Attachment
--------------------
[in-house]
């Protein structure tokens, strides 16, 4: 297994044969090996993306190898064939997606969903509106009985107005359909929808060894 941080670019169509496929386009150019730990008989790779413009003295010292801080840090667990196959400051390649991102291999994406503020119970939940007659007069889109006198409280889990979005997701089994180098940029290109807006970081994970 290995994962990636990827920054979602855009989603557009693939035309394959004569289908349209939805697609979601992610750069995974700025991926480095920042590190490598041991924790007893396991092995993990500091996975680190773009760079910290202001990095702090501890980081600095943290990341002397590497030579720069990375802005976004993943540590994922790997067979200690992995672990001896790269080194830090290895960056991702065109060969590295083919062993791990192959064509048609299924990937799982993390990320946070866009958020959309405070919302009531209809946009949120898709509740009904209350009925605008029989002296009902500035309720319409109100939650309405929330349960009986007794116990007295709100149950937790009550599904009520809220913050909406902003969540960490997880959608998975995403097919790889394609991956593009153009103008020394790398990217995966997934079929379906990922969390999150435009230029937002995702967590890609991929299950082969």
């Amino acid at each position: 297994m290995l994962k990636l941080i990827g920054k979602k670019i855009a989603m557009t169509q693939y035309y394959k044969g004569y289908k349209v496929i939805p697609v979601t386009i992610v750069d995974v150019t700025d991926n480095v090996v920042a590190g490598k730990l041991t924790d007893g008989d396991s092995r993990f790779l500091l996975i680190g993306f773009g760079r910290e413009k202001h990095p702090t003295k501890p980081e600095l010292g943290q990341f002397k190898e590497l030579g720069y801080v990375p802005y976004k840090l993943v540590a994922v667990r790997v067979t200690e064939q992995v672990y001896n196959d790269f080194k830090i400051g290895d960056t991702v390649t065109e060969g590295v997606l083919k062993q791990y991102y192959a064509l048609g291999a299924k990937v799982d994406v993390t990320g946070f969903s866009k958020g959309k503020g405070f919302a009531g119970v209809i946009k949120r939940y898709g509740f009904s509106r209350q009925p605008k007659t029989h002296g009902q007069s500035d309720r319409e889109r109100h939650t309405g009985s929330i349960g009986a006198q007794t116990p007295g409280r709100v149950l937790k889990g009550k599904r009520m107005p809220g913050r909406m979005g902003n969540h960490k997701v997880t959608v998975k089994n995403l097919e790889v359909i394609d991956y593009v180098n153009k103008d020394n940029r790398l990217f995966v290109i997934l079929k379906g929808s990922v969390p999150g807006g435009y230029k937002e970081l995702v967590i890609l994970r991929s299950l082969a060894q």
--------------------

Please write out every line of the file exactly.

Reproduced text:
[in-house]
């Protein structure tokens, strides 16, 4: 297994044969090996993306190898064939997606969903509106009985107005359909929808060894 941080670019169509496929386009150019730990008989790779413009003295010292801080840090667990196959400051390649991102291999994406503020119970939940007659007069889109006198409280889990979005997701089994180098940029290109807006970081994970 290995994962990636990827920054979602855009989603557009693939035309394959004569289908349209939805697609979601992610750069995974700025991926480095920042590190490598041991924790007893396991092995993990500091996975680190773009760079910290202001990095702090501890980081600095943290990341002397590497030579720069990375802005976004993943540590994922790997067979200690992995672990001896790269080194830090290895960056991702065109060969590295083919062993791990192959064509048609299924990937799982993390990320946070866009958020959309405070919302009531209809946009949120898709509740009904209350009925605008029989002296009902500035309720319409109100939650309405929330349960009986007794116990007295709100149950937790009550599904009520809220913050909406902003969540960490997880959608998975995403097919790889394609991956593009153009103008020394790398990217995966997934079929379906990922969390999150435009230029937002995702967590890609991929299950082969």
């Amino acid at each position: 297994m290995l994962k990636l941080i990827g920054k979602k670019i855009a989603m557009t169509q693939y035309y394959k044969g004569y289908k349209v496929i939805p697609v979601t386009i992610v750069d995974v150019t700025d991926n480095v090996v920042a590190g490598k730990l041991t924790d007893g008989d396991s092995r993990f790779l500091l996975i680190g993306f773009g760079r910290e413009k202001h990095p702090t003295k501890p980081e600095l010292g943290q990341f002397k190898e590497l030579g720069y801080v990375p802005y976004k840090l993943v540590a994922v667990r790997v067979t200690e064939q992995v672990y001896n196959d790269f080194k830090i400051g290895d960056t991702v390649t065109e060969g590295v997606l083919k062993q791990y991102y192959a064509l048609g291999a299924k990937v799982d994406v993390t990320g946070f969903s866009k958020g959309k503020g405070f919302a009531g119970v209809i946009k949120r939940y898709g509740f009904s509106r209350q009925p605008k007659t029989h002296g009902q007069s500035d309720r319409e889109r109100h939650t309405g009985s929330i349960g009986a006198q007794t116990p007295g409280r709100v149950l937790k889990g009550k599904r009520m107005p809220g913050r909406m979005g902003n969540h960490k997701v997880t959608v998975k089994n995403l097919e790889v359909i394609d991956y593009v180098n153009k103008d020394n940029r790398l990217f995966v290109i997934l079929k379906g929808s990922v969390p999150g807006g435009y230029k937002e970081l995702v967590i890609l994970r991929s299950l082969a060894q």